Review: Music On: Acoustic Guitar (DSiWare)

Good guitar or bad lyre?

Music On: Acoustic Guitar is like Charlie Brown's Christmas tree – its beauty is in the eye of the beholder. If you know your way around a fret board, you may see it as a fun tool to mess with when you can't lug your giant six-string around with you. Gamers with no prior guitar knowledge, however, will see it as a useless, complicated enemy that stole their Nintendo Points. The Music On series has brought several musical instrument simulators to DSiWare that are above average but not excellent, and this entry mostly meets that standard.

The controls for the acoustic guitar are confusing, unlike the Music On versions of keyboards and pianos. And when you think about it, that makes sense, because a guitar is arguably much more complicated to play than a piano. Unfortunately, this is no excuse for the entire system feeling disjointed and awkward and lacking a lefty-flip option as well.

The bottom screen displays the strings, which sound louder depending on how fast you strum them. It's also home to three icons that allow you to set chords, choose accompaniment, and save your session. The top screen uses standard guitar tablature to show the frets and strings that should be pressed to play the selected chord on a real guitar.

The button mapping is where everything goes wrong. You can assign chords to each direction on the d-pad, making a total of eight available at any one time. Using the diagonals on the d-pad to hit a chord is a pain, and you'll encounter some problems with it when trying to play a song smoothly. The A, B, X and Y buttons are assigned to choosing four variations of the currently selected accompaniment. The right shoulder button activates a chord-lock function, so you won't have to hold the assigned direction on the d-pad down while playing a chord at length. It's a nice attempt at stopping the bleeding caused from selecting one with a diagonal, but doesn't completely remove the problem. The left shoulder button can be pressed to palm-mute all the strings at once. You can press Start to stop the currently playing accompaniment and Select to access the Help Menu.

Aside from slightly problematic controls, the selection of chords and accompaniments is great and allows you to play pretty much anything, providing it has less than eight chords. Some chords have up to six variations to choose from, giving you plenty of wiggle room to express your creativity and play around. Because each string vibrates louder depending on how fast you strum it, the game mimics the sound of a real guitar quite well. However, longer playing sessions may make your ears feel tired, like you've just listened to hours of electronic pop music instead of practising your acoustic instrument. The sounds don't resonate deeply enough to avoid feeling a bit robotic, and on an acoustic guitar this is a bit distressing. Stick with shorter sessions and play using headphones to make the most of the audio.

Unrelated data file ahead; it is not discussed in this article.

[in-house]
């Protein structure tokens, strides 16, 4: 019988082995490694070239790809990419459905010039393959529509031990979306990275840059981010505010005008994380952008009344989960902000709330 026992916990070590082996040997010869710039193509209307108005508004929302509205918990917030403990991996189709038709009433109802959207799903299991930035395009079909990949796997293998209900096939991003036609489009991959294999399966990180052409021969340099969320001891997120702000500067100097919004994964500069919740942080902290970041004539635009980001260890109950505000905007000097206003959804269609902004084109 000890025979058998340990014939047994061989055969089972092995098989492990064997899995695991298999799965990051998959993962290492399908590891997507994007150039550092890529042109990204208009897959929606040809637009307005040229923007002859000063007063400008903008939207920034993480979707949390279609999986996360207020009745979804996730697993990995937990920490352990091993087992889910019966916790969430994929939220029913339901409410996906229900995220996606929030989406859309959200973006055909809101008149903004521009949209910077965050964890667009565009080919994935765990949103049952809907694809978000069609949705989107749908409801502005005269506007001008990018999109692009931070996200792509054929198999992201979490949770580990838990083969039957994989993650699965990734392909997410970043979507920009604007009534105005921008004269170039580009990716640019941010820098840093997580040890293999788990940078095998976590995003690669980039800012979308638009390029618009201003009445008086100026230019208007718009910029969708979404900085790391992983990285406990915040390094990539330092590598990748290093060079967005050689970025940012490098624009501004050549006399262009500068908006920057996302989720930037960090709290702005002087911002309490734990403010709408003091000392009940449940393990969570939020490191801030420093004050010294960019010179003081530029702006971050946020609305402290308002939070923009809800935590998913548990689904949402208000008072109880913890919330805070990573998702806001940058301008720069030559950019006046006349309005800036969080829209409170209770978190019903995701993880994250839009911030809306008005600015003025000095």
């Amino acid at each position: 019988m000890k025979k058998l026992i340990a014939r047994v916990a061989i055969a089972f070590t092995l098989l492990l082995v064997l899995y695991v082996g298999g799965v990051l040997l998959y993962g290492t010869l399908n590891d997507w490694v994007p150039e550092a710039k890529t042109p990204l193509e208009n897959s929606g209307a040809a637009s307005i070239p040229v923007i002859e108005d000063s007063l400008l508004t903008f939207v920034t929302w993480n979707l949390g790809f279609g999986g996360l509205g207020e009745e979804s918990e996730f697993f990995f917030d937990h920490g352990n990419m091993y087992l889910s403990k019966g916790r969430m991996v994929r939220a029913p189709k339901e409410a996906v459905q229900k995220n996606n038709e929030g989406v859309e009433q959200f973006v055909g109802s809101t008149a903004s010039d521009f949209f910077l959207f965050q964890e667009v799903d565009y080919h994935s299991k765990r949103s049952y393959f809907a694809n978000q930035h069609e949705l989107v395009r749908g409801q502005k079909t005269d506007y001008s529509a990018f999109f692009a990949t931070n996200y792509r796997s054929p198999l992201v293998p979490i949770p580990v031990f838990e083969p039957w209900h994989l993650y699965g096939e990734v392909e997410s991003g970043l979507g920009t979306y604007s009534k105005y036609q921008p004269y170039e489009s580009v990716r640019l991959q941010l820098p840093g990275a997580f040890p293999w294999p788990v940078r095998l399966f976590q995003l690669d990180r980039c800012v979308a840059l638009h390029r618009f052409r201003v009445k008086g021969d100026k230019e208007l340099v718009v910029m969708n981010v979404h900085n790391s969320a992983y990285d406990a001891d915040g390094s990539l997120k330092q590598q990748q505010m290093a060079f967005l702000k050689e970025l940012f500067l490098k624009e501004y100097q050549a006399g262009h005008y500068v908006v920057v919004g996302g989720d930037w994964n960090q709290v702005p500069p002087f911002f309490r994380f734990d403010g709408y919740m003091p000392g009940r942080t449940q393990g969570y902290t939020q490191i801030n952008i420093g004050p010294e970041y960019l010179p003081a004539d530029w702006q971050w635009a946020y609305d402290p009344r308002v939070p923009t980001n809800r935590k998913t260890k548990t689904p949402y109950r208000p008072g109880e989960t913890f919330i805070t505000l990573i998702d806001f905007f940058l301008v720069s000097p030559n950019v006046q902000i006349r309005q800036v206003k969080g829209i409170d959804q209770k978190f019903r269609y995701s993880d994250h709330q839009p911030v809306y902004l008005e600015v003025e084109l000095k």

The five accompaniment styles are Pop-Rock, Soft-Rock, Country, Ballad, and Blues. With four variations of each accompaniment, you'll have plenty of inspiration to create your own songs or copy some classics. Each version of the Blues accompaniment is especially pleasant and really lends the game some soul. Because the game has a very bare-bones presentation to it, this is even more of a good thing. The graphics consist mostly of your guitar strings and the chord chart against a light blue background – they serve their purpose, but that's all.

It’s worth noting again that this is a straightforward guitar simulator with no tutorials or example songs, so you’ll need to already know several songs on a guitar to get the most out of it. The save feature will be useful if you plan on using it as a writing tool, but your creations will be trapped on your DSi. The lack of SD card support never ceases to disappoint.


All in all, Music On: Acoustic Guitar offers a good variety of chords and, unfortunately, a clumsy control scheme. If you enjoy playing your favourite songs to yourself wherever you go, this title may be for you. Ambitious players can always look up guitar tabs on the internet and practise to their heart's content. As long as you know what you’re getting into before you download it, and are able to play some songs or are willing to learn from an outside source, you’ll have fun.

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